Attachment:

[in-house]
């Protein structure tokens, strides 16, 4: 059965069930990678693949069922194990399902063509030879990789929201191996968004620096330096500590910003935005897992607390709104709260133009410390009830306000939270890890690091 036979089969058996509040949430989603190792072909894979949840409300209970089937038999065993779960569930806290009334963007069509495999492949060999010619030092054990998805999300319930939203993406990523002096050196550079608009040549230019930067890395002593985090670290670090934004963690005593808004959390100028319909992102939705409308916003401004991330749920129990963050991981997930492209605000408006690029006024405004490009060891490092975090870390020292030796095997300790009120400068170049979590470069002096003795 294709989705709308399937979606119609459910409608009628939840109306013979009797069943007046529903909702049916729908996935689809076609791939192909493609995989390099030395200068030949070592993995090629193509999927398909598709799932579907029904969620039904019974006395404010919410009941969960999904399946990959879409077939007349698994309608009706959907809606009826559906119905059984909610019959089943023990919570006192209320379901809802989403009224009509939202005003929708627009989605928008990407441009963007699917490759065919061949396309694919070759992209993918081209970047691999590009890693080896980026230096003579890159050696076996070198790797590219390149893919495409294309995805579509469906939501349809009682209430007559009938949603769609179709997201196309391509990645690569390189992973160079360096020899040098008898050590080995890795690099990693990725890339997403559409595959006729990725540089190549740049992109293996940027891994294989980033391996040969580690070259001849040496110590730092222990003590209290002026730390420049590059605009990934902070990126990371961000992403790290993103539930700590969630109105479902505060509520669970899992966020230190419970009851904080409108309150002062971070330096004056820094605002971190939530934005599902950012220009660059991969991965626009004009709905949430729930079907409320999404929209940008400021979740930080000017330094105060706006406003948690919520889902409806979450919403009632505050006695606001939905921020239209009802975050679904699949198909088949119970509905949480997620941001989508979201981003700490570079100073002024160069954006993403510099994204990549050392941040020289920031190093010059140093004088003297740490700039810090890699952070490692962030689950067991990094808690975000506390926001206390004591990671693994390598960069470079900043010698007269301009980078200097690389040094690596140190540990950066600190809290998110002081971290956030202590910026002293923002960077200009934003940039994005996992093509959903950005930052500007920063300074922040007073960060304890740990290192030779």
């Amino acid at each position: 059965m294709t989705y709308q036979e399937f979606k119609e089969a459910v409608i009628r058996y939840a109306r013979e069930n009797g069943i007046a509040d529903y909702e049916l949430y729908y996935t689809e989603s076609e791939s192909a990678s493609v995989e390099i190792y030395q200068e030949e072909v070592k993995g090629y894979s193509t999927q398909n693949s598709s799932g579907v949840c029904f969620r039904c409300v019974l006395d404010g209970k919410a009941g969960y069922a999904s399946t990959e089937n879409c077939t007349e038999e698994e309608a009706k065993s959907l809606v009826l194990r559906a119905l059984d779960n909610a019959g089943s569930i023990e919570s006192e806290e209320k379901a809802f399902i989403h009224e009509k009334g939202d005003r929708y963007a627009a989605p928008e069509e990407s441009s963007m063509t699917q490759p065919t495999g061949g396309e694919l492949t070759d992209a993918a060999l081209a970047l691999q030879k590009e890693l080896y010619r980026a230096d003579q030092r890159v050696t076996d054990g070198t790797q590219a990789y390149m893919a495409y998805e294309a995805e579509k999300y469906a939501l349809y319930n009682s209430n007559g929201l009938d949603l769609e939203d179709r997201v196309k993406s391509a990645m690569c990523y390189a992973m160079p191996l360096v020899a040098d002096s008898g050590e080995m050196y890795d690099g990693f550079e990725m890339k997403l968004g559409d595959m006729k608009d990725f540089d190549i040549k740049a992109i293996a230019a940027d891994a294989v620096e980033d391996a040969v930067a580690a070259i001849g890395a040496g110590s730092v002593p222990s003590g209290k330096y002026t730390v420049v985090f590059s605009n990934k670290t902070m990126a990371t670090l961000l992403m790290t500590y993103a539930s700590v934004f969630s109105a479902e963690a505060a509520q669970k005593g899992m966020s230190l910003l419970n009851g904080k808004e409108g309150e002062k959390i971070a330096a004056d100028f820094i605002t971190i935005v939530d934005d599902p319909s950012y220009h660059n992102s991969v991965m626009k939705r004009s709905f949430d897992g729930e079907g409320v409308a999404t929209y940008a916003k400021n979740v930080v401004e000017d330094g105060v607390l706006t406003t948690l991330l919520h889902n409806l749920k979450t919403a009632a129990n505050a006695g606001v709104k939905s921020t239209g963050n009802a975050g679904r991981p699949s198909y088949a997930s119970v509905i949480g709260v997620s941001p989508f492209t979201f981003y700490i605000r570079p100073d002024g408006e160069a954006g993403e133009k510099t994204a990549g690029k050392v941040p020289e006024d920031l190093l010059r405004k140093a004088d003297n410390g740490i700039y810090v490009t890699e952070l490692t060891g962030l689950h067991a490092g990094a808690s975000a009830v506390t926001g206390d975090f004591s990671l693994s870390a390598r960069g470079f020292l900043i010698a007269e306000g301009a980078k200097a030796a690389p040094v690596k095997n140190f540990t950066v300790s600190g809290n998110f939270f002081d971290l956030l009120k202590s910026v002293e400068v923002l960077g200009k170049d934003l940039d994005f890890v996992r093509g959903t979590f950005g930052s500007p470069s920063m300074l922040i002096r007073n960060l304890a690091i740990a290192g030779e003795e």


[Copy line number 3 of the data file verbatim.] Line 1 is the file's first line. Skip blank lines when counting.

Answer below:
């Amino acid at each position: 059965m294709t989705y709308q036979e399937f979606k119609e089969a459910v409608i009628r058996y939840a109306r013979e069930n009797g069943i007046a509040d529903y909702e049916l949430y729908y996935t689809e989603s076609e791939s192909a990678s493609v995989e390099i190792y030395q200068e030949e072909v070592k993995g090629y894979s193509t999927q398909n693949s598709s799932g579907v949840c029904f969620r039904c409300v019974l006395d404010g209970k919410a009941g969960y069922a999904s399946t990959e089937n879409c077939t007349e038999e698994e309608a009706k065993s959907l809606v009826l194990r559906a119905l059984d779960n909610a019959g089943s569930i023990e919570s006192e806290e209320k379901a809802f399902i989403h009224e009509k009334g939202d005003r929708y963007a627009a989605p928008e069509e990407s441009s963007m063509t699917q490759p065919t495999g061949g396309e694919l492949t070759d992209a993918a060999l081209a970047l691999q030879k590009e890693l080896y010619r980026a230096d003579q030092r890159v050696t076996d054990g070198t790797q590219a990789y390149m893919a495409y998805e294309a995805e579509k999300y469906a939501l349809y319930n009682s209430n007559g929201l009938d949603l769609e939203d179709r997201v196309k993406s391509a990645m690569c990523y390189a992973m160079p191996l360096v020899a040098d002096s008898g050590e080995m050196y890795d690099g990693f550079e990725m890339k997403l968004g559409d595959m006729k608009d990725f540089d190549i040549k740049a992109i293996a230019a940027d891994a294989v620096e980033d391996a040969v930067a580690a070259i001849g890395a040496g110590s730092v002593p222990s003590g209290k330096y002026t730390v420049v985090f590059s605009n990934k670290t902070m990126a990371t670090l961000l992403m790290t500590y993103a539930s700590v934004f969630s109105a479902e963690a505060a509520q669970k005593g899992m966020s230190l910003l419970n009851g904080k808004e409108g309150e002062k959390i971070a330096a004056d100028f820094i605002t971190i935005v939530d934005d599902p319909s950012y220009h660059n992102s991969v991965m626009k939705r004009s709905f949430d897992g729930e079907g409320v409308a999404t929209y940008a916003k400021n979740v930080v401004e000017d330094g105060v607390l706006t406003t948690l991330l919520h889902n409806l749920k979450t919403a009632a129990n505050a006695g606001v709104k939905s921020t239209g963050n009802a975050g679904r991981p699949s198909y088949a997930s119970v509905i949480g709260v997620s941001p989508f492209t979201f981003y700490i605000r570079p100073d002024g408006e160069a954006g993403e133009k510099t994204a990549g690029k050392v941040p020289e006024d920031l190093l010059r405004k140093a004088d003297n410390g740490i700039y810090v490009t890699e952070l490692t060891g962030l689950h067991a490092g990094a808690s975000a009830v506390t926001g206390d975090f004591s990671l693994s870390a390598r960069g470079f020292l900043i010698a007269e306000g301009a980078k200097a030796a690389p040094v690596k095997n140190f540990t950066v300790s600190g809290n998110f939270f002081d971290l956030l009120k202590s910026v002293e400068v923002l960077g200009k170049d934003l940039d994005f890890v996992r093509g959903t979590f950005g930052s500007p470069s920063m300074l922040i002096r007073n960060l304890a690091i740990a290192g030779e003795e």